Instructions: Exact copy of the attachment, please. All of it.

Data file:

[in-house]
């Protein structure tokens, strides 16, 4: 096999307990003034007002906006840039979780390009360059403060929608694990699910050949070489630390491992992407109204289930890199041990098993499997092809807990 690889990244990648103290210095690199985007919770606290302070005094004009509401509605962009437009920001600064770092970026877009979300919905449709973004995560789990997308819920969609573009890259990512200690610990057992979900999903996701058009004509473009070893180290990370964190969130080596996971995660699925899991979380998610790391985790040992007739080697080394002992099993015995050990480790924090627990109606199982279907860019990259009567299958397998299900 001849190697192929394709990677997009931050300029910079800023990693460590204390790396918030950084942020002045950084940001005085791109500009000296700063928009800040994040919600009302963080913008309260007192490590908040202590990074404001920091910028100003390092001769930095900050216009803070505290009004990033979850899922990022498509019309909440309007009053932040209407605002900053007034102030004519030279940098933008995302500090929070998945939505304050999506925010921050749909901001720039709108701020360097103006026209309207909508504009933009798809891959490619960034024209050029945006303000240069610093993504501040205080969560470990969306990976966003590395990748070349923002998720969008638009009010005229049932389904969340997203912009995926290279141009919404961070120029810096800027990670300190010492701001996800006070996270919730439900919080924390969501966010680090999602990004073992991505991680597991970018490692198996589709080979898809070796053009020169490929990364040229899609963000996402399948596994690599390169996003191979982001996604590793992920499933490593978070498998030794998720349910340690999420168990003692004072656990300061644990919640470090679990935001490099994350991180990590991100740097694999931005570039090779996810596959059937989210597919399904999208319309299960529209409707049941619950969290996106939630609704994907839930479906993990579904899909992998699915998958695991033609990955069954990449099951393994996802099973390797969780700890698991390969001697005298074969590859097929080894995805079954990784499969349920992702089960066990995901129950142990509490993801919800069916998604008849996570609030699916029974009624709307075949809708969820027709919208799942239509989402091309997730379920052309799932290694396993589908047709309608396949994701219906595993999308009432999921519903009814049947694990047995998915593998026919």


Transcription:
[in-house]
């Protein structure tokens, strides 16, 4: 096999307990003034007002906006840039979780390009360059403060929608694990699910050949070489630390491992992407109204289930890199041990098993499997092809807990 690889990244990648103290210095690199985007919770606290302070005094004009509401509605962009437009920001600064770092970026877009979300919905449709973004995560789990997308819920969609573009890259990512200690610990057992979900999903996701058009004509473009070893180290990370964190969130080596996971995660699925899991979380998610790391985790040992007739080697080394002992099993015995050990480790924090627990109606199982279907860019990259009567299958397998299900 001849190697192929394709990677997009931050300029910079800023990693460590204390790396918030950084942020002045950084940001005085791109500009000296700063928009800040994040919600009302963080913008309260007192490590908040202590990074404001920091910028100003390092001769930095900050216009803070505290009004990033979850899922990022498509019309909440309007009053932040209407605002900053007034102030004519030279940098933008995302500090929070998945939505304050999506925010921050749909901001720039709108701020360097103006026209309207909508504009933009798809891959490619960034024209050029945006303000240069610093993504501040205080969560470990969306990976966003590395990748070349923002998720969008638009009010005229049932389904969340997203912009995926290279141009919404961070120029810096800027990670300190010492701001996800006070996270919730439900919080924390969501966010680090999602990004073992991505991680597991970018490692198996589709080979898809070796053009020169490929990364040229899609963000996402399948596994690599390169996003191979982001996604590793992920499933490593978070498998030794998720349910340690999420168990003692004072656990300061644990919640470090679990935001490099994350991180990590991100740097694999931005570039090779996810596959059937989210597919399904999208319309299960529209409707049941619950969290996106939630609704994907839930479906993990579904899909992998699915998958695991033609990955069954990449099951393994996802099973390797969780700890698991390969001697005298074969590859097929080894995805079954990784499969349920992702089960066990995901129950142990509490993801919800069916998604008849996570609030699916029974009624709307075949809708969820027709919208799942239509989402091309997730379920052309799932290694396993589908047709309608396949994701219906595993999308009432999921519903009814049947694990047995998915593998026919």